Do I need to soak black eyed peas before cooking?
If you are using an instant pot you don’t have to soak your black eyed peas. Soaking black-eyed peas first is not required to cook on the stove, but it is recommended. Soaking the black-eyed peas will help to reduce the cook time and is said to make them more digestible.
How long does it take to cook dried black eyed peas?
I recommend at least 1 hour (using the quick method XXX) to soak and about an hour to simmer on the stovetop, but less than 45 minutes total in a pressure cooker.
Are black eyed peas really beans?
Yes! Black-eyed peas are actually a type of cowpea, which is a legume in the bean family.
Why are my black-eyed peas mushy?
If your black-eyed peas are mushy, it’s likely because they were overcooked.
Another reason may be that you used canned black-eyed peas or frozen black eyed peas instead of dried black-eyed peas. Frozen and canned black-eyed peas are already cooked, so they don’t need as much time to cook.
If you follow this recipe, you’ll end up with tender black eyed peas that maintain their form, which I consider pretty perfect.
How can I make my black-eyed peas thicker?
Carefully mash ½ to 1 cup of black-eyed peas and add back to the pot of beans. You can also mash the beans with a fork. Either method, adjust the amount to your desired thickness. Always use caution when blending any hot liquid or soups!
[Okay - did I miss any questions? If you have more, leave me a comment bellow.]
Before You Begin
- Read through the recipe. This is the first time making a particular recipe; take a couple of minutes to read it through from start to finish. I promise it will help you move through the recipe quicker when you understand what’s coming next.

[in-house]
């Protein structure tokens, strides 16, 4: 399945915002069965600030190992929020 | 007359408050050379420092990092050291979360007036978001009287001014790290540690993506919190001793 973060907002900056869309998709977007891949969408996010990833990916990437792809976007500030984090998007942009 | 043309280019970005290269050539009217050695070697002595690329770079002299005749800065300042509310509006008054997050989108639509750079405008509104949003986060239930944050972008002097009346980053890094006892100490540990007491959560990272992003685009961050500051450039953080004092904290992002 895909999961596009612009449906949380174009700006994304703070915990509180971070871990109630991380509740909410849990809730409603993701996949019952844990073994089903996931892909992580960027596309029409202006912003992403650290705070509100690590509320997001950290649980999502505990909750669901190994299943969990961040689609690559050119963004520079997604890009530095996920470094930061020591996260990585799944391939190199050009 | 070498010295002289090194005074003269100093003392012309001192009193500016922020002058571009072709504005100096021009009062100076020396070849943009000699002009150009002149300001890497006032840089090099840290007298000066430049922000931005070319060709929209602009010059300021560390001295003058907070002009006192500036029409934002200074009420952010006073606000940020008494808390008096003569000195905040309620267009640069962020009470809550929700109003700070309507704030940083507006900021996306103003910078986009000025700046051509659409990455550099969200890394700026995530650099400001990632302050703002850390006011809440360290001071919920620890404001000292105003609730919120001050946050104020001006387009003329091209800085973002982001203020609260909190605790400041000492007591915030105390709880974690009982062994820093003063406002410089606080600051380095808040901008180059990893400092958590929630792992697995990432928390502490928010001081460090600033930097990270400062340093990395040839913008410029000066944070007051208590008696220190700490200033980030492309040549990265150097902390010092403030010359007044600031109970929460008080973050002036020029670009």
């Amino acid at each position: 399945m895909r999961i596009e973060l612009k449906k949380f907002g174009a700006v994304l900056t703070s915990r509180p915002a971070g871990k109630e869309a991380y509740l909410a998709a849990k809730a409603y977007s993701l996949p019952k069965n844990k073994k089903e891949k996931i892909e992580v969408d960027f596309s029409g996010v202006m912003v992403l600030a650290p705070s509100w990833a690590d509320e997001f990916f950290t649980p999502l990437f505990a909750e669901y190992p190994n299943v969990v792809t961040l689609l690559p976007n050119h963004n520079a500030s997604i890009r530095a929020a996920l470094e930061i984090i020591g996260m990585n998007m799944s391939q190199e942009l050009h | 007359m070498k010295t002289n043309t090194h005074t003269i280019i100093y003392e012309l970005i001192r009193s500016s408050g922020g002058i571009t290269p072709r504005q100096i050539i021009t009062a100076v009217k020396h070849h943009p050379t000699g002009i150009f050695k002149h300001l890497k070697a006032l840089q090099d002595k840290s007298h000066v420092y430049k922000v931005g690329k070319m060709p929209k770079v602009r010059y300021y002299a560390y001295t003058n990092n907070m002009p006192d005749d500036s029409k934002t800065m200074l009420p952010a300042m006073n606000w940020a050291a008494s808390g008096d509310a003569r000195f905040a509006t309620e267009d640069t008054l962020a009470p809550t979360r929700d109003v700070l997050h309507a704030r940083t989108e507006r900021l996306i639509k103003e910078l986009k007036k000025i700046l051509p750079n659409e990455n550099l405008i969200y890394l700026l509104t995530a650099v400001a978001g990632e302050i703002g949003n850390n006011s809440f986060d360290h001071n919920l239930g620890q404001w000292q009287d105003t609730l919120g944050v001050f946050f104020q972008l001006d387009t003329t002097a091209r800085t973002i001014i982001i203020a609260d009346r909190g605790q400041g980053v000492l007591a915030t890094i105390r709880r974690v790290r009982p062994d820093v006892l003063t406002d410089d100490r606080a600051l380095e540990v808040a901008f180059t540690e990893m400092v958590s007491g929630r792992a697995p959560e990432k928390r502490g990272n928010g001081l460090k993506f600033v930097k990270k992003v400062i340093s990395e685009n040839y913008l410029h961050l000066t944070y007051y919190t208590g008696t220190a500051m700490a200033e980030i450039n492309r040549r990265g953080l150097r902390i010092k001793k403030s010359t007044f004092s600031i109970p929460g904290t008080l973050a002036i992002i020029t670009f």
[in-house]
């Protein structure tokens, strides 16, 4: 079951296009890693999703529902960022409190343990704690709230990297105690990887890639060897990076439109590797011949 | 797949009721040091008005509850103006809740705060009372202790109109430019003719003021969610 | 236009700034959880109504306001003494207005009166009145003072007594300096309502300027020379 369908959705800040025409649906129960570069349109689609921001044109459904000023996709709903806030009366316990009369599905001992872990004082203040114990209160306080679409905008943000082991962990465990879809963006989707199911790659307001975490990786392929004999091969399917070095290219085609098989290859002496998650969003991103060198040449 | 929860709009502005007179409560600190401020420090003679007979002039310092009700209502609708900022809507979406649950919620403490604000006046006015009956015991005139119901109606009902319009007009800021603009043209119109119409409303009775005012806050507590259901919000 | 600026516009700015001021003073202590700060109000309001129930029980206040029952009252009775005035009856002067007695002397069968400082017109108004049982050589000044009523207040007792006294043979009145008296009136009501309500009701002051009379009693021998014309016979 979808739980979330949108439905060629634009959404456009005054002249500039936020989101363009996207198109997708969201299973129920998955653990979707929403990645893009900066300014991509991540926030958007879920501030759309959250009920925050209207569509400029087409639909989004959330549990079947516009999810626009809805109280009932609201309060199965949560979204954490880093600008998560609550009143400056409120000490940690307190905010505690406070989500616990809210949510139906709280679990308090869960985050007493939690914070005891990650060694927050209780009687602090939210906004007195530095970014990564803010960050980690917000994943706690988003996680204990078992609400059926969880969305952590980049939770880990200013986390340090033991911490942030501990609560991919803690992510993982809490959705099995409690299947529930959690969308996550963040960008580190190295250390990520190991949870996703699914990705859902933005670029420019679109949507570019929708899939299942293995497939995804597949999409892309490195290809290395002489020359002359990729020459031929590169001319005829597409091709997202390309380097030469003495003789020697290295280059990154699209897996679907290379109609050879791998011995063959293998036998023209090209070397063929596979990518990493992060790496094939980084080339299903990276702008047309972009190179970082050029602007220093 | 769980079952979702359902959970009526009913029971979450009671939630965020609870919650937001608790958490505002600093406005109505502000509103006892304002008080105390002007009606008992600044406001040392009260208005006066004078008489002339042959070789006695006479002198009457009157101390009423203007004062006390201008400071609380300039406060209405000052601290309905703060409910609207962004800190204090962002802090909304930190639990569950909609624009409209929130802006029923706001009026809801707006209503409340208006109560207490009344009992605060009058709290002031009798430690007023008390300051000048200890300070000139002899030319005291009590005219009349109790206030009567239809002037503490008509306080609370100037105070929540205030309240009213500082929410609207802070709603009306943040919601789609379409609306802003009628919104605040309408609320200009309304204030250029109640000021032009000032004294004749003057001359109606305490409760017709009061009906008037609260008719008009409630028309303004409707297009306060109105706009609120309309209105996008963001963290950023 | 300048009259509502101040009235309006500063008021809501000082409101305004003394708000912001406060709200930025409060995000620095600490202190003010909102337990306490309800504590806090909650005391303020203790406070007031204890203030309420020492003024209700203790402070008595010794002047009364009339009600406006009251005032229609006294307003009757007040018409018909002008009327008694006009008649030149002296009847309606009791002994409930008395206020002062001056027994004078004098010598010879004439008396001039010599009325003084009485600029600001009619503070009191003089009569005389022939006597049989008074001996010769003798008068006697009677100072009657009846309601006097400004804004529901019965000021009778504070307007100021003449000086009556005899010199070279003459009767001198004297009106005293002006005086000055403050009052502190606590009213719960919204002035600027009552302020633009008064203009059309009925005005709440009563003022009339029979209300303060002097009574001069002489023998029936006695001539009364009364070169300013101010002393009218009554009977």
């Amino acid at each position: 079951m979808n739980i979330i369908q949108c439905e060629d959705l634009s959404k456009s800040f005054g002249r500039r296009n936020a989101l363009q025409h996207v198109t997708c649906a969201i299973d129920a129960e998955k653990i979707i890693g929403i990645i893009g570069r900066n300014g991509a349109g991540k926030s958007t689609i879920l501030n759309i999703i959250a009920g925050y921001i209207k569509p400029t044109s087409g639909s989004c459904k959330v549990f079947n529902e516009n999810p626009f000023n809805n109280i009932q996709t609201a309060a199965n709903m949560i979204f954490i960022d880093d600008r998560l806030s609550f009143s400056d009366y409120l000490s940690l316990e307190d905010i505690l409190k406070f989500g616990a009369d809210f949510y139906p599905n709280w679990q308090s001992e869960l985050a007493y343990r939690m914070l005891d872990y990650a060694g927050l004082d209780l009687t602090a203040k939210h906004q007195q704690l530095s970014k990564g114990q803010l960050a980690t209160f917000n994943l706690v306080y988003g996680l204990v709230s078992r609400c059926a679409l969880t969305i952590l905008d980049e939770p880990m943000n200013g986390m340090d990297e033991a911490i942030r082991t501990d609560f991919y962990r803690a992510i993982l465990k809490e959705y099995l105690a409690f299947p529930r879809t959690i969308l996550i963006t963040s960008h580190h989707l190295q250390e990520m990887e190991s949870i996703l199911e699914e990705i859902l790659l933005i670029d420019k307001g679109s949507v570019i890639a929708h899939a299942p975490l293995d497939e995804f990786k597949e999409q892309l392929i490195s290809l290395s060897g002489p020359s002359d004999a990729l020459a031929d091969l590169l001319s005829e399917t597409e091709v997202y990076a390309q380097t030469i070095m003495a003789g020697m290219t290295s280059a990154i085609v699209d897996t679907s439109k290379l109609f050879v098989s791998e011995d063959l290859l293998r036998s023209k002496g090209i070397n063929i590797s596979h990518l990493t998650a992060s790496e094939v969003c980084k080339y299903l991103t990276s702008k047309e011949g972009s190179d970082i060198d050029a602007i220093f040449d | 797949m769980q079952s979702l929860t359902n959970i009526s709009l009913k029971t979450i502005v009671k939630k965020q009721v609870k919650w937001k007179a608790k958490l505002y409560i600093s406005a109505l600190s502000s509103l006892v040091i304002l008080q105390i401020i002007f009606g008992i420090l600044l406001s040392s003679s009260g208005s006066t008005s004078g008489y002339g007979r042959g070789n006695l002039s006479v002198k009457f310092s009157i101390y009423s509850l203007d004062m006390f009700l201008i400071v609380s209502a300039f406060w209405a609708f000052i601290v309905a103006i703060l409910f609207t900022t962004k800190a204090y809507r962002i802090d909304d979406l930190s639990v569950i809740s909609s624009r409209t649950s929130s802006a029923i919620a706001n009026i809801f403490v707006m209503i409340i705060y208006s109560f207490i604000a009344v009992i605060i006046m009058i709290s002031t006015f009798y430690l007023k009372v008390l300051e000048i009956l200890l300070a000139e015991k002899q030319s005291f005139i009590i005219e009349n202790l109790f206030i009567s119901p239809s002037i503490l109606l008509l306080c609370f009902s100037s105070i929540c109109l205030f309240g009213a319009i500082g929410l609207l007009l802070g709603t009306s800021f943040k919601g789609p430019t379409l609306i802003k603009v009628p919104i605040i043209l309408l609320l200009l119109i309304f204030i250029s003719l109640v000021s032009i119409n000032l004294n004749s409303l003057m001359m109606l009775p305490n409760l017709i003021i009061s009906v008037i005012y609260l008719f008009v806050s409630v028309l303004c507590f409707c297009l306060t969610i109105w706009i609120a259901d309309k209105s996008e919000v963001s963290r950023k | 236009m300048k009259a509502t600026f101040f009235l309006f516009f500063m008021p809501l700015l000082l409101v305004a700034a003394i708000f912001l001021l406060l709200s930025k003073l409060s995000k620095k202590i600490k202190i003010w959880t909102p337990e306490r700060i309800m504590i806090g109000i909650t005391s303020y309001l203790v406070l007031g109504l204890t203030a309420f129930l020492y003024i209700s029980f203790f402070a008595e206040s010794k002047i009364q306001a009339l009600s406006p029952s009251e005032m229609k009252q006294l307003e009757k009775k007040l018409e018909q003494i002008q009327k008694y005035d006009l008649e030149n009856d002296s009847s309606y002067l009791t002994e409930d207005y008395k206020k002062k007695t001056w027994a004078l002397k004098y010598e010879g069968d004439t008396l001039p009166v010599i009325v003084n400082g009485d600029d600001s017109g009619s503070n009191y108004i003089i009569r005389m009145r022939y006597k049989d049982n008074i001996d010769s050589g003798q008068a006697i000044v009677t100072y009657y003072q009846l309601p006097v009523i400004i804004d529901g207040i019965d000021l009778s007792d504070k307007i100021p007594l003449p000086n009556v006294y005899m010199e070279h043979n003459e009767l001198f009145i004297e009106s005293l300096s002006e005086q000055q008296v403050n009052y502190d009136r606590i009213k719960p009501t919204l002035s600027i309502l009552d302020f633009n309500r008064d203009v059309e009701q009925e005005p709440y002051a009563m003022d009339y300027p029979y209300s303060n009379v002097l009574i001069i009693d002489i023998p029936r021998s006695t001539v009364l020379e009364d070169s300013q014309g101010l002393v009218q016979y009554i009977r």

- Measure out your ingredients in advance
- Rinse the black eyed peas thoroughly and pick out any debris or bad beans.
- If cooking over the stove top, follow instructions for soaking black eyed peas before cooking.
- 1 lb. dry black-eyed peas rinsed
- 1 teaspoon olive oil
- 6 slices beef bacon chopped
- 1 tablespoon unsalted butter
- 1 medium onion chopped
- 1 small green bell pepper chopped
- 3 celery stalks chopped
- 5 garlic cloves minced
- 2 bay leaves
- 1 teaspoon dry thyme
- 6 cups low-sodium chicken or beef stock
- 2 teaspoons worcestershire sauce
- 2 teaspoons Savory Cajun seasoning
- 2 teaspoons kosher salt
- 1 teaspoon black pepper
- 1 teaspoon garlic powder
- Rinse the black eyed peas thoroughly and pick out any debris or bad beans.
- Turn 6-8 quart instant pot to “sauté” mode. Add oil and sauté bacon until crispy – 5 minutes. Remove from the pot.
- Add butter to the pot and once melted add onion, bell pepper, and celery sauté for 3 minutes or until tender. Stir in garlic, bay leaves, and thyme, cook for 30 seconds.
- Add chicken stock, worcestershire, cajun seasoning, salt, black pepper, and garlic powder and scrape any browned bits from the bottom of the pot. Hit cancel to stop “saute” mode.
- Stir in black eyed peas and bacon to the pot and seal the lid and turn the vent to ”sealing”. Select the “manual” or “pressure cook” function and cook on high for 35 minutes. Once the timer goes off, allow it to naturally release for 15 minutes, then carefully release any remaining pressure.
- Stir to fish out bay leaves and discard. For a thicker, creamier consistency, carefully remove ½-1 cup of the beans and mash them. Stir the mashed beans back into the pot. Taste and adjust seasonings as needed. Serve warm over rice.
- Make sure you wash your dried black-eyed peas and discard any debris or damaged peas.
- It will take about 15 minutes for Instant Pot to come to full pressure, then the display will show a countdown timer.
- For beef bacon my favorite brands are Goodshalls and Wellshire Farms, but you can use your favorite bacon instead.
If you use a Cajun seasoning that’s not Savory Seasoning omit the salt in the recipe.
*Nutrition information is a rough estimate.
**The equipment section above contains affiliate links to products I use and love. As an Amazon Associate I earn from qualifying purchases.